If there is no active textual resource, then in some implementations the query evaluator may determine to not modify a query. For example, suppose a user speaks into a smart phone [When was he born], but the user has no application open in which a textual resource is displayed. The query evaluator 202 will determine that no active resource is associated with the query, and thus no contextual modifications based on an active resource can be made.

The query evaluator 202 then determines whether to contextually modify the received query (306). Even if there is an active textual resource, the query may not need to be modified. For example, the query may be so well formed to provide a definite, unambiguous instruction, such as “What is the phone number of Joe's Bistro in San Francisco?” or “Search for newly released widgets.” Conversely, should the query include an ambiguous referring term, such as “[When was he born], where the pronoun “he” is ambiguous as to identify, then the query evaluator 202 determines the query should be modified based on the context of the textual resource. Likewise, should the query form an otherwise incomplete inquiry, such as “Phone number please,” then the query evaluator 202 determines the query should be modified based on the context of the textual resource.

A variety of appropriate algorithms can be used to determine whether a query is well formed to provide a definite, unambiguous instruction. For example, context free grammars, natural language processing, or even a list of queries can be used and applied to the received query.

Other appropriate ways of determining whether to modify a query can also be used. For example, in some implementations, the search system 110 will conduct a search based on the query, and the query evaluator 202 will evaluate the results. If the results do not meet one or more threshold, then the query may be modified. Example thresholds include a quality threshold that indicates a quality of the top-scoring resources identified as being responsive to the query; a topicality threshold that indicates that the top-scoring resources have a dominant intent of at least one topic, etc.

If the query evaluator 202 determines not to contextually modify the received query, then the query is processed without contextual modification (308). Conversely, if the query evaluator 202 does determine to contextually modify the received query, then the textural resource processor 204 determines modification data for the query (310). Appropriate modification data are data that can be used to generate modified queries from the received query. For example, the textural resource processor 204 may determine, from the text of the textual resource, entity text that describes entities. As used herein, entities are topics of discourse, concepts or things that can be referred to by a text fragment, e.g., a term or phrase, and are distinguishable from one another, e.g., based on context. Example entities include persons, places, locations, addresses, dates, and products. Entities may also be subjects of an entity relation graph, such as a knowledge graph. The textural resource processor 204 can access entity data that describes such entities, and process the active resource to identify textual data describing entities.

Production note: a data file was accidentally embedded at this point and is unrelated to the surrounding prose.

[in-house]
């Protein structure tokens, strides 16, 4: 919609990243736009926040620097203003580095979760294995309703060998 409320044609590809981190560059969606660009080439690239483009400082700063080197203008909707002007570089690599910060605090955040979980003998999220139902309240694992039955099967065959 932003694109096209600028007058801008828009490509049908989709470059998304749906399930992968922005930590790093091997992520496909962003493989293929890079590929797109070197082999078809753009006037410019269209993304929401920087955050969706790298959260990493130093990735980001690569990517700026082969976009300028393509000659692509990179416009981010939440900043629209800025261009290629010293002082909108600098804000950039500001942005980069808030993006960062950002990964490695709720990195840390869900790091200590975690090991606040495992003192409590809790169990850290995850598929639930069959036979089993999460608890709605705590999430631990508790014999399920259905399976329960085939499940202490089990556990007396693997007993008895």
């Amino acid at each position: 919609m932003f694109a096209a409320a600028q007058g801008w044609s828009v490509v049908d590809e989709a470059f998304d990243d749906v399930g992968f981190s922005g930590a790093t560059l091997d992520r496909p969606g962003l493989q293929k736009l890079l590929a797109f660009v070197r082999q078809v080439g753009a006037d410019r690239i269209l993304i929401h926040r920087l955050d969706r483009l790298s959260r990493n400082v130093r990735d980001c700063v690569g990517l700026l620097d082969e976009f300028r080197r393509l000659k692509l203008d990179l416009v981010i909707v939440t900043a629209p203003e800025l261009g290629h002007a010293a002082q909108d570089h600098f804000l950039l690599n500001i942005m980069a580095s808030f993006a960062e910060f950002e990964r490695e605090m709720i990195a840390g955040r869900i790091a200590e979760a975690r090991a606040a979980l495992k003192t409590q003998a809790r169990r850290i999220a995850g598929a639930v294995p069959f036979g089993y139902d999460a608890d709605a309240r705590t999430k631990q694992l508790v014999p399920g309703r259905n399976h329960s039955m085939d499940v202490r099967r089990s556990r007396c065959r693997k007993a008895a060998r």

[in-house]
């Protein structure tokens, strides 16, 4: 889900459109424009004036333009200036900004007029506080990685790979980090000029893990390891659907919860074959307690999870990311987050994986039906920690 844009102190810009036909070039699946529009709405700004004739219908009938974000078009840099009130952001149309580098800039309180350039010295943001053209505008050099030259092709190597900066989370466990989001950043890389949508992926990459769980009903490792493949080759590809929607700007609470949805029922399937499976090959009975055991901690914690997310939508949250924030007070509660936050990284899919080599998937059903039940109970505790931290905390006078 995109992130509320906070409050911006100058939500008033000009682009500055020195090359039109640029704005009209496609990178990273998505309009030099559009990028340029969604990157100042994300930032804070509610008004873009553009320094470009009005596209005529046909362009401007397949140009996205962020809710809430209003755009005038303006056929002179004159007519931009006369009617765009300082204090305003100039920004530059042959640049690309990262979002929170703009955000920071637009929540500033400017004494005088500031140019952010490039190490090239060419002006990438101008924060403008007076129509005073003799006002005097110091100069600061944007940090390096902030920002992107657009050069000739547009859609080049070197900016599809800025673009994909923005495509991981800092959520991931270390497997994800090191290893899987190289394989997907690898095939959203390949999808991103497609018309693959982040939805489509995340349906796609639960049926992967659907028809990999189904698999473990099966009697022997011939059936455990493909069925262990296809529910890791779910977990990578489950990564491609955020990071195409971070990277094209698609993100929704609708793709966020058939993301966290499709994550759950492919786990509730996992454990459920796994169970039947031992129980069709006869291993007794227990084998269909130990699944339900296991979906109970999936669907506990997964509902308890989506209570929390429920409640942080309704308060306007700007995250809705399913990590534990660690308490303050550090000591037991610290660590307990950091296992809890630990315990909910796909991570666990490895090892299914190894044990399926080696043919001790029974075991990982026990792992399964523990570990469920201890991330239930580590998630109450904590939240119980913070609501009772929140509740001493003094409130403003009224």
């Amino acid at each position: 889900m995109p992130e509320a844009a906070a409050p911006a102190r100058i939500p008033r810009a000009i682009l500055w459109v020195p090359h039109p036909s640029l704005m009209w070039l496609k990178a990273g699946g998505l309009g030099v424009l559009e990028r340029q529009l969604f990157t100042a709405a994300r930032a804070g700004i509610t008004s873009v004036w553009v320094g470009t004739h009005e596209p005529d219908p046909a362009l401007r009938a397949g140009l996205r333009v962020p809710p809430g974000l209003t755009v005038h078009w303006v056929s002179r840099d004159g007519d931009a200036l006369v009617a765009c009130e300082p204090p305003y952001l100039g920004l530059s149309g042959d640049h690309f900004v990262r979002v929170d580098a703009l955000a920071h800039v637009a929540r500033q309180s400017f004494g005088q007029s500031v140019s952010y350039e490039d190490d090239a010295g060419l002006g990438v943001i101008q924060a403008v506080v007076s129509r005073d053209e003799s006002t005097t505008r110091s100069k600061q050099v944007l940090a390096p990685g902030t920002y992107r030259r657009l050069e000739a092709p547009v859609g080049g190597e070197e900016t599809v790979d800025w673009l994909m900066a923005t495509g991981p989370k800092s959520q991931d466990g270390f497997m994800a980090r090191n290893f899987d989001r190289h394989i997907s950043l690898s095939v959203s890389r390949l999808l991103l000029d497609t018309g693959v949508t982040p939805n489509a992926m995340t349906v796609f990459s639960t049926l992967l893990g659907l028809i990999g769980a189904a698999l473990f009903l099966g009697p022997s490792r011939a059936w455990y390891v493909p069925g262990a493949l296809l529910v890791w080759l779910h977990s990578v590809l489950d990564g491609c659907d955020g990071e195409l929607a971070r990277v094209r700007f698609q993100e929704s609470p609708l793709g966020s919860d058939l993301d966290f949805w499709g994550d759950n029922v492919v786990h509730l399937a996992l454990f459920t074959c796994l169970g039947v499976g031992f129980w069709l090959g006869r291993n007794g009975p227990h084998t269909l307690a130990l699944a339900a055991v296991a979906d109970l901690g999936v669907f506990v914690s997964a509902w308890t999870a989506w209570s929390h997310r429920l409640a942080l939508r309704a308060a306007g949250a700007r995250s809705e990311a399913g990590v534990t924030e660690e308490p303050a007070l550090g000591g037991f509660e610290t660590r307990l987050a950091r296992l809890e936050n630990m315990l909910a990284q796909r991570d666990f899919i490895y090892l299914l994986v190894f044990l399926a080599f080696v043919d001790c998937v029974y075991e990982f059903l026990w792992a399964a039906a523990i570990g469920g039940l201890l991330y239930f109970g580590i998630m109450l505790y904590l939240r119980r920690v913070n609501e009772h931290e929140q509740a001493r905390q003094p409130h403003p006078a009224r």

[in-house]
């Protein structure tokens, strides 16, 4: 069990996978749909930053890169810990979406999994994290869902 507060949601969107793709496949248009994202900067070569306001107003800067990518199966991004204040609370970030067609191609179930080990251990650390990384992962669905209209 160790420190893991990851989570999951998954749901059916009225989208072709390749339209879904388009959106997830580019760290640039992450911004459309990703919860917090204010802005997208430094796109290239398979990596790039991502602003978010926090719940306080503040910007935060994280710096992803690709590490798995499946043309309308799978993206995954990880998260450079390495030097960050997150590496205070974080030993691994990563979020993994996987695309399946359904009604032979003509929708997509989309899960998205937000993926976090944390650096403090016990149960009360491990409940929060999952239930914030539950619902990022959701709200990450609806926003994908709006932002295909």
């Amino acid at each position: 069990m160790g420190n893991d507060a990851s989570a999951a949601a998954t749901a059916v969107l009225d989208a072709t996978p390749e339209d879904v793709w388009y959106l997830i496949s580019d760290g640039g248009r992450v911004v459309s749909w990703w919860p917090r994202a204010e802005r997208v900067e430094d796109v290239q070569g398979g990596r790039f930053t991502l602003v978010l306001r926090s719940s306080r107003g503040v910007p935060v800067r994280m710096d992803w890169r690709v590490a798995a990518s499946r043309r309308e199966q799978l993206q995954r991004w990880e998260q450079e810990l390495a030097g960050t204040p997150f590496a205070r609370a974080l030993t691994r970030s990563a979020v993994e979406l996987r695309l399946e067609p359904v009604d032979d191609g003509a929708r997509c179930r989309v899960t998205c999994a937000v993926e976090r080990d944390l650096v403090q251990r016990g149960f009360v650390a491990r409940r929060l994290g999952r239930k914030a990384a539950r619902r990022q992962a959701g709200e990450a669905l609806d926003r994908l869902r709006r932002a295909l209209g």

The modification data is not limited to entities, however. For example, metadata of the resource can be processed to determine other modification data, such as a domain name, which may correspond to a company name; product listing data that corresponds to a product listed in the resource; and so on. Topics can also be used as modification data. For example, a resource may have been categorized as belonging to one or more topics, and each topic name can be used as modification data. Again, the textural resource processor 204 can access such data for the resources to identify the modification data for the resource.

The modification data that are produced may thus define a set of values and/or parameters that can be used to modify the received query. As shown in FIG. 2, the modification data are illustrated as the dataset {D_Mod}. For example, assume entity detection is used. From the resource 406, the following entities are detected:

D_Mod={<Richard Roe>,

    • <BigMovieCo>,
    • <Jane Doe>,
    • <movie star>
    • <movie>
    • <graphic novel>,
    • <Famous Theater>,
    • <landmark>
    • <dollar>
    • <San Francisco>,
    • <June 1>}.

The candidate generator 206 generates a set of candidate modified queries based on the received query and the modification data (312). A variety of appropriate processes can be used to generate the candidate modified queries. In some implementations in which entity text are used for the modification data, entity text describing each entity is appended or prepended to the query. For example, for each entity described in the active textual resource, corresponding entity text can be concatenated with the query. Thus, for a set of entities

E={e1, e2, . . . en}

and a received query Q, the following set of candidate modified queries is generated:

CQ_Mod={Qe1, Qe2, . . . Qen}

For example, for the query Q [When was he born], the following queries are generated:

CQ_Mod={[When was he born Richard Roe],

    • [When was he born BigMovieCo],
    • [When was he born Jane Doe],
    • [When was he born movie star]
    • [When was he born movie]
    • [When was he born graphic novel],
    • [When was he born Famous Theater],
    • [When was he born landmark]
    • [When was he born dollar]
    • [When was he born San Francisco],
    • [When was he born June 1]}.

In some implementations, all candidate queries are provided to the candidate scorer 208. In other implementations, the candidate generator 206 (or the candidate scorer 208) can implement a filtering process to filter out queries that include latent or patent type mismatches of terms. The mismatches can be detected using language models, attribute and entity maps, and the like. For example, the query [When was he born BigMovieCo] has a patent mismatch between the pronouns “he” and “BigMovieCo,” and thus is removed from the scoring process.